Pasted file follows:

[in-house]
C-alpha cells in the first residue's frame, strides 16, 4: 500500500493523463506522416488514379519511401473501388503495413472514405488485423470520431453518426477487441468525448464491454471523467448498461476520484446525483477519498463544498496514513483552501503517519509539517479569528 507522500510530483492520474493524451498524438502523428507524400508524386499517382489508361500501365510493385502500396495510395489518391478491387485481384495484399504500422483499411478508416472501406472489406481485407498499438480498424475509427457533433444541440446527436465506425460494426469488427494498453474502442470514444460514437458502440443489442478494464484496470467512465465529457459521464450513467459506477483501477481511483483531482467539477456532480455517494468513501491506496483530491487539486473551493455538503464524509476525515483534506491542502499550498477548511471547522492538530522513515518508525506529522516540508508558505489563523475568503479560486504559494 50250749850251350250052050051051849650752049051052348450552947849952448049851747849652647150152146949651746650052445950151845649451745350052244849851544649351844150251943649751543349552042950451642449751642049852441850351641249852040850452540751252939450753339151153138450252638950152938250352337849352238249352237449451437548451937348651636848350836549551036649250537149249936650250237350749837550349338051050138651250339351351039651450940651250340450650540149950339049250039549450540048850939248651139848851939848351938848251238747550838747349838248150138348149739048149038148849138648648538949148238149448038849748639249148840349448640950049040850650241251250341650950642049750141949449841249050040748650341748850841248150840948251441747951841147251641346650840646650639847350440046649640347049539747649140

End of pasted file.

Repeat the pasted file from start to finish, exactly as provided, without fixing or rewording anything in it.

[in-house]
C-alpha cells in the first residue's frame, strides 16, 4: 500500500493523463506522416488514379519511401473501388503495413472514405488485423470520431453518426477487441468525448464491454471523467448498461476520484446525483477519498463544498496514513483552501503517519509539517479569528 507522500510530483492520474493524451498524438502523428507524400508524386499517382489508361500501365510493385502500396495510395489518391478491387485481384495484399504500422483499411478508416472501406472489406481485407498499438480498424475509427457533433444541440446527436465506425460494426469488427494498453474502442470514444460514437458502440443489442478494464484496470467512465465529457459521464450513467459506477483501477481511483483531482467539477456532480455517494468513501491506496483530491487539486473551493455538503464524509476525515483534506491542502499550498477548511471547522492538530522513515518508525506529522516540508508558505489563523475568503479560486504559494 50250749850251350250052050051051849650752049051052348450552947849952448049851747849652647150152146949651746650052445950151845649451745350052244849851544649351844150251943649751543349552042950451642449751642049852441850351641249852040850452540751252939450753339151153138450252638950152938250352337849352238249352237449451437548451937348651636848350836549551036649250537149249936650250237350749837550349338051050138651250339351351039651450940651250340450650540149950339049250039549450540048850939248651139848851939848351938848251238747550838747349838248150138348149739048149038148849138648648538949148238149448038849748639249148840349448640950049040850650241251250341650950642049750141949449841249050040748650341748850841248150840948251441747951841147251641346650840646650639847350440046649640347049539747649140